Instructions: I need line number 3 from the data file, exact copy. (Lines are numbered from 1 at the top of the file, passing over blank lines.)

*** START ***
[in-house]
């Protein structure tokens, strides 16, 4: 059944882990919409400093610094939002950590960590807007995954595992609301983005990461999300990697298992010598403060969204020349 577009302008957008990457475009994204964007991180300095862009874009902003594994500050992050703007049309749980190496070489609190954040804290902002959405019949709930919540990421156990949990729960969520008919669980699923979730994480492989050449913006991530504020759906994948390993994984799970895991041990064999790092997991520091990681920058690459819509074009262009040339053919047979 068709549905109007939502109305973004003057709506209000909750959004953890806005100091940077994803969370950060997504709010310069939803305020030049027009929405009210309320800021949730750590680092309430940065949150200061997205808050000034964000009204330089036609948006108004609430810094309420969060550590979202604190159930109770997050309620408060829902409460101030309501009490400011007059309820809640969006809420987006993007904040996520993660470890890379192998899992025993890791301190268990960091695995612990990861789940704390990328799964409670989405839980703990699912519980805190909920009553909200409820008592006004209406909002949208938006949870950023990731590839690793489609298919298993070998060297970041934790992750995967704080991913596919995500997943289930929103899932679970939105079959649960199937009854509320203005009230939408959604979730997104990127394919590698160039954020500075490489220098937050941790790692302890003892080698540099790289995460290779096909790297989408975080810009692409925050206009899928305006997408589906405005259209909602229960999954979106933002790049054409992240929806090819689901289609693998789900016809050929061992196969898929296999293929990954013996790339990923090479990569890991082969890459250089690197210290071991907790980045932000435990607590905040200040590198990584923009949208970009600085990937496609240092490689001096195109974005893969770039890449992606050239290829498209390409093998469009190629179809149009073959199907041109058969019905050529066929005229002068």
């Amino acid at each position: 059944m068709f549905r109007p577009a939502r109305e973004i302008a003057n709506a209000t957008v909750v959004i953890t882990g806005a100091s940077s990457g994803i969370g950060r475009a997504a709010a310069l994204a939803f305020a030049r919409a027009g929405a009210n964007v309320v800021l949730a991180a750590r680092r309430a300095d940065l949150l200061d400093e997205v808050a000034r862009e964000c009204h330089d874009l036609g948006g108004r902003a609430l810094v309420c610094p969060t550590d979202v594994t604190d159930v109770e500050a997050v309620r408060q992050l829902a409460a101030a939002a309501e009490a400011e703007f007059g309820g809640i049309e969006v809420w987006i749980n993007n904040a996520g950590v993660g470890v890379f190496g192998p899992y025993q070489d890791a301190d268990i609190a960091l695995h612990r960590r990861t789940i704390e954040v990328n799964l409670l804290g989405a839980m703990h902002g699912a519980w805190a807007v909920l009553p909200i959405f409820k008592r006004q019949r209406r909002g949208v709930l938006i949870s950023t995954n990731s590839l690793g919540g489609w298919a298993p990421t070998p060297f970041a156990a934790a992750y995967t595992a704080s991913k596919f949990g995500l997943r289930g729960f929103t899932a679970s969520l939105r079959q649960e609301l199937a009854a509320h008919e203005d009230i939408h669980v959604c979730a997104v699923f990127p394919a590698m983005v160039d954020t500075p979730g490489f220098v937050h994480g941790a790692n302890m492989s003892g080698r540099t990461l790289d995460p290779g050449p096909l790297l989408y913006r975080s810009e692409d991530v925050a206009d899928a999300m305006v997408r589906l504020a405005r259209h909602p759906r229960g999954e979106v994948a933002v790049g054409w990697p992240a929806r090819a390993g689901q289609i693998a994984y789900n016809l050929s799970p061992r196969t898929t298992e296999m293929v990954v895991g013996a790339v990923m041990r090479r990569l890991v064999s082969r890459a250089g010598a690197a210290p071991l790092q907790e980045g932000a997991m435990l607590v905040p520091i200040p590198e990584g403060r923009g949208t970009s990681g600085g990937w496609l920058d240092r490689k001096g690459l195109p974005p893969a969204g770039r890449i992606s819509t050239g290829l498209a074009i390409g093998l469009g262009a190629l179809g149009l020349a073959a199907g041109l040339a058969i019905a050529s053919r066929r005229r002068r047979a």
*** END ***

């Amino acid at each position: 059944m068709f549905r109007p577009a939502r109305e973004i302008a003057n709506a209000t957008v909750v959004i953890t882990g806005a100091s940077s990457g994803i969370g950060r475009a997504a709010a310069l994204a939803f305020a030049r919409a027009g929405a009210n964007v309320v800021l949730a991180a750590r680092r309430a300095d940065l949150l200061d400093e997205v808050a000034r862009e964000c009204h330089d874009l036609g948006g108004r902003a609430l810094v309420c610094p969060t550590d979202v594994t604190d159930v109770e500050a997050v309620r408060q992050l829902a409460a101030a939002a309501e009490a400011e703007f007059g309820g809640i049309e969006v809420w987006i749980n993007n904040a996520g950590v993660g470890v890379f190496g192998p899992y025993q070489d890791a301190d268990i609190a960091l695995h612990r960590r990861t789940i704390e954040v990328n799964l409670l804290g989405a839980m703990h902002g699912a519980w805190a807007v909920l009553p909200i959405f409820k008592r006004q019949r209406r909002g949208v709930l938006i949870s950023t995954n990731s590839l690793g919540g489609w298919a298993p990421t070998p060297f970041a156990a934790a992750y995967t595992a704080s991913k596919f949990g995500l997943r289930g729960f929103t899932a679970s969520l939105r079959q649960e609301l199937a009854a509320h008919e203005d009230i939408h669980v959604c979730a997104v699923f990127p394919a590698m983005v160039d954020t500075p979730g490489f220098v937050h994480g941790a790692n302890m492989s003892g080698r540099t990461l790289d995460p290779g050449p096909l790297l989408y913006r975080s810009e692409d991530v925050a206009d899928a999300m305006v997408r589906l504020a405005r259209h909602p759906r229960g999954e979106v994948a933002v790049g054409w990697p992240a929806r090819a390993g689901q289609i693998a994984y789900n016809l050929s799970p061992r196969t898929t298992e296999m293929v990954v895991g013996a790339v990923m041990r090479r990569l890991v064999s082969r890459a250089g010598a690197a210290p071991l790092q907790e980045g932000a997991m435990l607590v905040p520091i200040p590198e990584g403060r923009g949208t970009s990681g600085g990937w496609l920058d240092r490689k001096g690459l195109p974005p893969a969204g770039r890449i992606s819509t050239g290829l498209a074009i390409g093998l469009g262009a190629l179809g149009l020349a073959a199907g041109l040339a058969i019905a050529s053919r066929r005229r002068r047979a």